• Social Capital Theory developed by Putnam
    (1995), suggest that democracy cannot endure a
    lack of participation
  • Putnam describes social capital as a mechanism
    that enables participants to act together more
    effectively to pursue shared objectives, a bridge
    that enhances co-operation to serve broader
    interests (Putnam 1995, p 664-665).

14
Eva Cox
  • discussing the concept of social capital in an
    Australian context, describes it as the processes
    between people which establish networks, norms
    and social trust, facilitating cooperation and
    coordination for mutual benefit, what she also
    calls social glue or social fabric
  • A Truly Civil Society Eva Cox 199515

15
What happens when social capital is lost
  • Cox argue that as people become less involved in
    the community and withdraw from social networks
    they lose the capacity to engage in public life
  • She argues that this leads to a situation in
    which extreme opinions and an inability to
    compromise are fostered, where tolerance and
    inclusiveness are lost, where unrealistic
    assessments about what community and governments
    can achieve are developed and a sense that
    everything is out of control and other people are
    to blame is reached

16
Criticisms of public Participation include its
  • capacity to be dominated by interest groups
    favour middle class, articulate people
  • allow economic interests to predominate
  • diminish the decision making role of government
    and,
  • encourage the mobilisation of antagonistic
    forces (see Ronnie Harding Environmental
    Decision Making Federation Press pp. 1998
    121-123).

17
Why look at landcare?
  • a case study of social capital
  • a case study of community participation in
    resource management
  • being heralded around the world as Australias
    great contribution to managing the commons
  • has been exported to New Zealand, the
    Philippines, Iceland and South Africa, and is
    also being investigated by Kenya, Uganda,
    Tanzania and Ethiopia to name a few.

18
Example of the importance of social capital
  • It is about growing communities not just trees!
  • If you want one years prosperity grow grain, If
    you want ten years prosperity grow trees, If you
    want one hundred years prosperity grow people -
    Chinese proverb.
  • Quoted in a great site on Landcare
    http//regional.org.au/au/apen/2005/1/2789_mccullo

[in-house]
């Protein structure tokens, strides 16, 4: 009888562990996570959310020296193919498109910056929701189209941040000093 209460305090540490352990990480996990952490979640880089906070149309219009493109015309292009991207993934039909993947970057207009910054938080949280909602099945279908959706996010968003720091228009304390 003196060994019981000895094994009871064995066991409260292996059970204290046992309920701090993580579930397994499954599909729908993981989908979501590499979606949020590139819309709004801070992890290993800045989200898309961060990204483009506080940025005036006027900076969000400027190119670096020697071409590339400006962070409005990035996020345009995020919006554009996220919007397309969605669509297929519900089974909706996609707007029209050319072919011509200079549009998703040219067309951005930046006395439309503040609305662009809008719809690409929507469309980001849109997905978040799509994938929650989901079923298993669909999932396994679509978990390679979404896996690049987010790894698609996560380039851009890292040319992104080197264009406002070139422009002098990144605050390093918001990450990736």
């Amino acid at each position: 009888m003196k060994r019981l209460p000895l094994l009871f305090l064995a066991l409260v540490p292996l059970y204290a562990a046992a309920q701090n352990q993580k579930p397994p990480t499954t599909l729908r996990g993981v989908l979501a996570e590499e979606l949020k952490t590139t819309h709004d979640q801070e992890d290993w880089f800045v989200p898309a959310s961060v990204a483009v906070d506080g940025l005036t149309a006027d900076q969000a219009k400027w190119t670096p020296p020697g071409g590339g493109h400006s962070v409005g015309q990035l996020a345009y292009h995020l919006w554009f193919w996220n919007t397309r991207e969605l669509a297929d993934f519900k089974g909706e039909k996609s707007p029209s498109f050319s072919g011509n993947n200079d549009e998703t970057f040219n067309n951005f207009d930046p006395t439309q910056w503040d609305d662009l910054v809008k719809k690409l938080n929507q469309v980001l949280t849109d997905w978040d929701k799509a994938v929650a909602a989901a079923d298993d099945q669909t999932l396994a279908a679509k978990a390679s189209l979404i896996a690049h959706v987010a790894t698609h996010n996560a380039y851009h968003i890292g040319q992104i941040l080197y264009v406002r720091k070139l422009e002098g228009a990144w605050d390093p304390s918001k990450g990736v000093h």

ugh.htm

19
Arnalds, A. 2005 Approaches to Landcare - A
century of social conservation in Iceland Land
Degradation and Development 16 113-125
  • Better farms, was established in 2002 and is
    gradually evolving. It combines the forces of
    soil conservation, forestry, extension and nature
    conservation in aiding land users to produce
    their own property plans. It is partially adapted
    from Australian experience in participatory
    farm-planning approaches, based on a study tour
    by two Icelandic individuals p120

20
Landcare about valuing country
  • There is a long history of this that we can learn
    from
  • Eg
  • Aboriginal Australia
  • Other Indigenous peoples

21
Reading the land
  • before you set plough to unbroken ground take
    trouble to find out the nature of the place, it
    quirks of wind and weather, its well-tried ways,
    since each spot differs in what it bears or
    rejects, one spot suits corn, another grapes, yet
    another plantations of trees and grass that needs
    no planting.
  • Virgil, The Georgics, about 30 BC
  •  

22
Country has many values
  • Me? Im only momentarily here. But I must do
    everything in my power to ensure that the country
    I leave to my sons is the most beautiful
    possible. For it is rich in thought, in wisdom,
    in flowers and in food
  • Jean-Marie Tjibaou, slain Kanak leader (quoted
    in Waddell 1993 67) The margin Fades
    Geographical Itineraries in a world of Islands

23
Landcare
  • offers a radical model of community empowerment
    and involvement in resource management that could
    be applied to many other environmental issues
  • need to stress that I am not saying it is perfect
  • far from it, I am arguing that we need to learn
    from both its failures and successes  
  • the successes highlight the value of community
    involvement
  • the failures highlight the barriers that often
    exist to community participation

24
What is landcare
  • local community action to repair land degradation
  • a grass roots voluntary movement at the brown end
    of the green spectrum
  • a group extension program (as opposed to
    traditional government based extension programs
    eg soil con)
  • a framework for delivery of government funds and
    technical aid
  • a way for the state to shift responsibility for
    land degradation to the community level (part of
    economic irrationalism, govt getting out of
    everything it can)
  • a strategic approach to land conservation issues
    demanding cooperation at scales greater than the
    individual property

25
What is Landcare cont.
  • an awareness raising organisation
  • a means of enhancing farmer to farmer
    communication
  • a forum for local people to discuss, learn about